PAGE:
[jcifs] jcifs on J2EE compliant server

Allen, Michael B (RSCH) Michael_B_Allen at ml.com
Thu Dec 12 12:49:27 EST 2002

> -----Original Message-----
> From:	Glass, Eric [SMTP:eric.glass at capitalone.com]
> Sent:	Wednesday, December 11, 2002 6:23 AM
> To:	'Allen, Michael B (RSCH)'; Tieu, Kiet L
> Cc:	jcifs at lists.samba.org
> Subject:	RE: [jcifs] jcifs on J2EE compliant server
> > 
> > > This is fairly interesting... one of the internal Sun One 
> > classes is 
> > > apparently attempting to cast the 
> > NtlmPasswordAuthentication object to 
> > > something it does not implement.  Since it couldn't 
> > conceivably have any 
> > > knowledge regarding the internal jCIFS classes, my only 
> > guess would be 
> > > that it is attempting to serialize the objects in the 
> > HttpSession (and 
> > > is casting the NtlmPasswordAuthentication object to 
> > > java.io.Serializable).  This would require more investigation to 
> > > confirm, however.  If this turns out to be the case, 
> > > NtlmPasswordAuthentication could be made to implement Serializable 
> > > fairly easily; in fact, you could just add it to the 
> > implements class 
> > > and recompile the jCIFS classes if you wanted to test this out.
> > > 
> > 	I don't see how this would work. The ansiHash and 
> > unicodeHash are
> > 	specific to a particular SmbTransport. If an 
> > NtlmPasswordAuthentication
> > 	object is marshalled into another/new VM using some 
> > form of serialization
> > 	the hashes will be wrong. Or is this not what the 
> > container is trying to do?
> > 
> > 
> > 
> That was pure speculation on my part -- servlet containers are required to
> support storage of Serializable objects in the session, but are NOT required
> to support storage of non-serializable objects (although most do, and simply
> throw exceptions upon attempts to actually serialize the session).  The
> container is supposed to throw an IllegalArgumentException upon insertion
> into the session of an invalid object (defined by the spec as "objects where
> the container cannot support the mechanism necessary for migration of a
> session storing them").  I was just speculating that the container was
> instead simply casting to Serializable.  This is incorrect -- I downloaded
> the Sun One application server (a hefty 97 MB) and did some further
> investigation.  One of the app server's internal classes is attempting to
> do:
> if (httpservletrequest.getUserPrincipal() != null) {
>     WebPrincipal webprincipal = (WebPrincipal)
> httpservletrequest.getUserPrincipal();
>     ....
> }
> It is essentially trying to cast the principal object (in our case, an
> NtlmPasswordAuthentication) to an internal principal implementation (which
> would work if our filter was not being applied).  This will fail when any
> filter is used which applies a request wrapper and overrides
> getUserPrincipal to return a different implementation.  This would appear to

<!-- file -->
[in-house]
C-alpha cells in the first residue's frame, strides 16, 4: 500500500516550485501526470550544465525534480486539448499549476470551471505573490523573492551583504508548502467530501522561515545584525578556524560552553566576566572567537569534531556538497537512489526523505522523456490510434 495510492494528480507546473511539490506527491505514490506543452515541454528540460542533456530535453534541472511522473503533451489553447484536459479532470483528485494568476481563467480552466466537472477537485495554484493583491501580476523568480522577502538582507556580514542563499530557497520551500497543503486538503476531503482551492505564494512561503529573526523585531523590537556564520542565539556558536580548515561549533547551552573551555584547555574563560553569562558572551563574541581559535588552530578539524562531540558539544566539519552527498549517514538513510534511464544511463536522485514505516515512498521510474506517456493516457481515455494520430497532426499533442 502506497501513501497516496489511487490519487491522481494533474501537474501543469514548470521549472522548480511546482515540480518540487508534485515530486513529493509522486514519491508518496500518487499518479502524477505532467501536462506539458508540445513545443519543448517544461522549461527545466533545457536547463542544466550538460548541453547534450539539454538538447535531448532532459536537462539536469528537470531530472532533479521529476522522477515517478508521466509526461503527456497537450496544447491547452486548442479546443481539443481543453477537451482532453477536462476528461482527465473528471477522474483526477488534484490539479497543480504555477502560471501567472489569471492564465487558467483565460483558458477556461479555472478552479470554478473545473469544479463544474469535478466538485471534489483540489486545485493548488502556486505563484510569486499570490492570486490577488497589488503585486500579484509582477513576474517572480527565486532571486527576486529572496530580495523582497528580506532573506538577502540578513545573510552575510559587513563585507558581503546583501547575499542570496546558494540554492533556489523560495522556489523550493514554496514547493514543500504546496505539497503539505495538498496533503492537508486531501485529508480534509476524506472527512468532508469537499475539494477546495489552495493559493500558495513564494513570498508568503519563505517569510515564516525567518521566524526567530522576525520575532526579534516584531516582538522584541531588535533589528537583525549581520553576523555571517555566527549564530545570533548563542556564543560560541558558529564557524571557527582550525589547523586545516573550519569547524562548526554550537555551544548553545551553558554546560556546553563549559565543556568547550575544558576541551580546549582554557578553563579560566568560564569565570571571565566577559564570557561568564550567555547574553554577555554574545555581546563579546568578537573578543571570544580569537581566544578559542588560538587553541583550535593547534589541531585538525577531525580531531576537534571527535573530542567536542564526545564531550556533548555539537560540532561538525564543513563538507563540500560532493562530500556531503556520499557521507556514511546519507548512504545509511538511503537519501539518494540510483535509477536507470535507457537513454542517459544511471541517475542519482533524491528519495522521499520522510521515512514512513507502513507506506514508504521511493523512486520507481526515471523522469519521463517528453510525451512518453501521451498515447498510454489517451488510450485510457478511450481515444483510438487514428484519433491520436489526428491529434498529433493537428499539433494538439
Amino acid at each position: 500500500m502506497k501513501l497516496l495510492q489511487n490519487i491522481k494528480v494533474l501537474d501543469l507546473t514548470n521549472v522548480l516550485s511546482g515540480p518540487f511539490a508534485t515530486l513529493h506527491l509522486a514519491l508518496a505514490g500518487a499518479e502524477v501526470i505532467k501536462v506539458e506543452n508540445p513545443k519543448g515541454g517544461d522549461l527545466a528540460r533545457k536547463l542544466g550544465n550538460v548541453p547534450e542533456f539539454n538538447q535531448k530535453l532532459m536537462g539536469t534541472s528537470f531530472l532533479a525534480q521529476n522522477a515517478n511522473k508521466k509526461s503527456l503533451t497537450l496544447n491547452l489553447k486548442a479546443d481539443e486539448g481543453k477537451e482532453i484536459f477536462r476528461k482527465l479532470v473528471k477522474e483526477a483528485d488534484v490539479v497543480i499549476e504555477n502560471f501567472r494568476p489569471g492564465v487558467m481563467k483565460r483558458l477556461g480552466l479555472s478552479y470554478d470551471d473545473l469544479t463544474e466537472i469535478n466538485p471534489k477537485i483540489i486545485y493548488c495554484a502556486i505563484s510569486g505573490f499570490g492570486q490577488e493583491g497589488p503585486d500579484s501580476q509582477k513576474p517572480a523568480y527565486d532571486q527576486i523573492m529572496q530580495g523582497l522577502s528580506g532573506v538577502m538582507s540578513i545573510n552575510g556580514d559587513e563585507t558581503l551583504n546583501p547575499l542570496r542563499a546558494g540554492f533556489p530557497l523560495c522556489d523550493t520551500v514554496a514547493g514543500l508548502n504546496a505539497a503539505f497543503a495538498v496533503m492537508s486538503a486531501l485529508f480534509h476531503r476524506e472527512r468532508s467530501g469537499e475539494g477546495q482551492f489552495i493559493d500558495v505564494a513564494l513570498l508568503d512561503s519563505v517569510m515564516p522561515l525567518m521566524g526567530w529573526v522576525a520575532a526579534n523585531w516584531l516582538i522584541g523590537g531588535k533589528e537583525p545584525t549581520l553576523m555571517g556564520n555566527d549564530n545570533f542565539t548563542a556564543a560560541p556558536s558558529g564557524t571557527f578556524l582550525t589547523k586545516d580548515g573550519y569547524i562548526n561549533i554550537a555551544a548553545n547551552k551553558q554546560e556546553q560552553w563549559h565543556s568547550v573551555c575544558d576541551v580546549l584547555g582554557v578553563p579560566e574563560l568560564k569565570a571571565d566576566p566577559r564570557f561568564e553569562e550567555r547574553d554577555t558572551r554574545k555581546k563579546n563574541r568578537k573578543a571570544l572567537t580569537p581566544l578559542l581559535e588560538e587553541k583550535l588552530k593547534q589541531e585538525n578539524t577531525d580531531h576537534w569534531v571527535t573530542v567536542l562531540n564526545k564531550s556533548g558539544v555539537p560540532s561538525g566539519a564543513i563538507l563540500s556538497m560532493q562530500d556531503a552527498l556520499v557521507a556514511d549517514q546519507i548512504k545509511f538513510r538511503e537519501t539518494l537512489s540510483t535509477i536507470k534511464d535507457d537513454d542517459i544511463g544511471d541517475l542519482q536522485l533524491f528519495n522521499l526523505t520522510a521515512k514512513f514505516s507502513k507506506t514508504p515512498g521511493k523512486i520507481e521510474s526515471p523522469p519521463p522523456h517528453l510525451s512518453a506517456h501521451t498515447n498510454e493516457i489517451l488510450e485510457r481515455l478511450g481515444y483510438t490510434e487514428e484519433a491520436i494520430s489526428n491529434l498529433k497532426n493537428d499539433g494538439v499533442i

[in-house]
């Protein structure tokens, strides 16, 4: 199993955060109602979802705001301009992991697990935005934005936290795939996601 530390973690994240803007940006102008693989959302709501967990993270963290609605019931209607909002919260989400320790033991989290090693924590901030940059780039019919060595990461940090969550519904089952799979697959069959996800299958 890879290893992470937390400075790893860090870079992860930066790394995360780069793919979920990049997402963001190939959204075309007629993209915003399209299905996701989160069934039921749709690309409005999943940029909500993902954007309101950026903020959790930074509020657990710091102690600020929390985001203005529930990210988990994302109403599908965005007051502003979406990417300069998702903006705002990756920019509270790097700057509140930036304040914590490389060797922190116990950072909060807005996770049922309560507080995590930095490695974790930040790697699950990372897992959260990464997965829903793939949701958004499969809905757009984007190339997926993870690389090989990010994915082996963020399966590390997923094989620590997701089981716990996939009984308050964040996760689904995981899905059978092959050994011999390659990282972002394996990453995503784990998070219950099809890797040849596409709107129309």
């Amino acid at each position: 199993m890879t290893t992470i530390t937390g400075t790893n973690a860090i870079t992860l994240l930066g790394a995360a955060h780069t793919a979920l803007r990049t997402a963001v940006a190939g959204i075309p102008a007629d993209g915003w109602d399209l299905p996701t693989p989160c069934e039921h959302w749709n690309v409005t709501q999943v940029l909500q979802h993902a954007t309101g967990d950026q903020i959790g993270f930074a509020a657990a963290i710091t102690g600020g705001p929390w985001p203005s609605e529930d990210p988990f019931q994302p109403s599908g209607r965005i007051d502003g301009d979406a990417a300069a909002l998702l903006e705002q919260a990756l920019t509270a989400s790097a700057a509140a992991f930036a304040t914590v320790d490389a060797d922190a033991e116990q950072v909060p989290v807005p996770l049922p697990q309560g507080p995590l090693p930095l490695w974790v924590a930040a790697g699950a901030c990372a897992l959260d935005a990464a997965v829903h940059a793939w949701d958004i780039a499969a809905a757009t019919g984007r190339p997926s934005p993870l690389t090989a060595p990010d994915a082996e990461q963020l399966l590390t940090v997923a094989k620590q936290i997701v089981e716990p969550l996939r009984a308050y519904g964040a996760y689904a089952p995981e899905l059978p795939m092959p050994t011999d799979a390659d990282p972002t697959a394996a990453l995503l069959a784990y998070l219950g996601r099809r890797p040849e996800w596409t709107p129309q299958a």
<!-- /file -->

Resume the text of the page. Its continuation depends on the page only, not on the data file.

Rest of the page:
> be a bug in the Sun One application server; according to the servlet spec:
> "Central to the notion of filtering is the concept of wrapping a request or
> response in
> order that it can override behavior to perform a filtering task. In this
> model, the
> developer not only has the ability to override existing methods on the
> request and
> response objects, but to provide new API suited to a particular filtering
> task to a
> filter or target web resource down the chain. For example, the developer may
> wish to
> extend the response object with higher level output objects that the output
> stream or
> the writer, such as API that allows DOM objects to be written back to the
> client.
> In order to support this style of filter the container must support the
> following
> requirement. When a filter invokes the doFilter method on the container's
> filter
> chain implementation, the container must ensure that the request and
> response
> object that it passes to the next entity in the filter chain, or to the
> target web
> resource if the filter was the last in the chain, is the same object that
> was passed
> into the doFilter method by the calling filter."
> In other terms, when our filter calls:
> 	chain.doFilter(new NtlmHttpServletRequest(req, ntlm), response);
> it is the container's responsibility to ensure that the next filter (or
> target resource) in the chain receives the NtlmHttpServletRequest object we
> passed in.  It is therefore NOT safe for the application server to assume
> that any specific implementation will be provided.
> It IS required that the wrapper class wrap the request provided to the
> doFilter method (this ensures that at the top of the wrapped "stack" the
> container's implementation class is present); therefore, one correct
> approach for the Sun One class would be:
> while (httpservletrequest instanceof HttpServletRequestWrapper) {
>     httpservletrequest = (HttpServletRequest)
>             ((HttpServletRequestWrapper) httpservletrequest).getRequest();
> }
> if (httpservletrequest.getUserPrincipal() != null) {
>     WebPrincipal webprincipal = (WebPrincipal)
> httpservletrequest.getUserPrincipal();
>     ....
> }
> That is, they need to fully unwrap the request to ensure that they are
> dealing with the base request object.
	So you make it sound like it is legal to override getUserPrinciple. If so then
	it's a bug in their server to assume they will get a WebPrinciple. Sounds like
	jCIFS will just not work with the Sun One server period.

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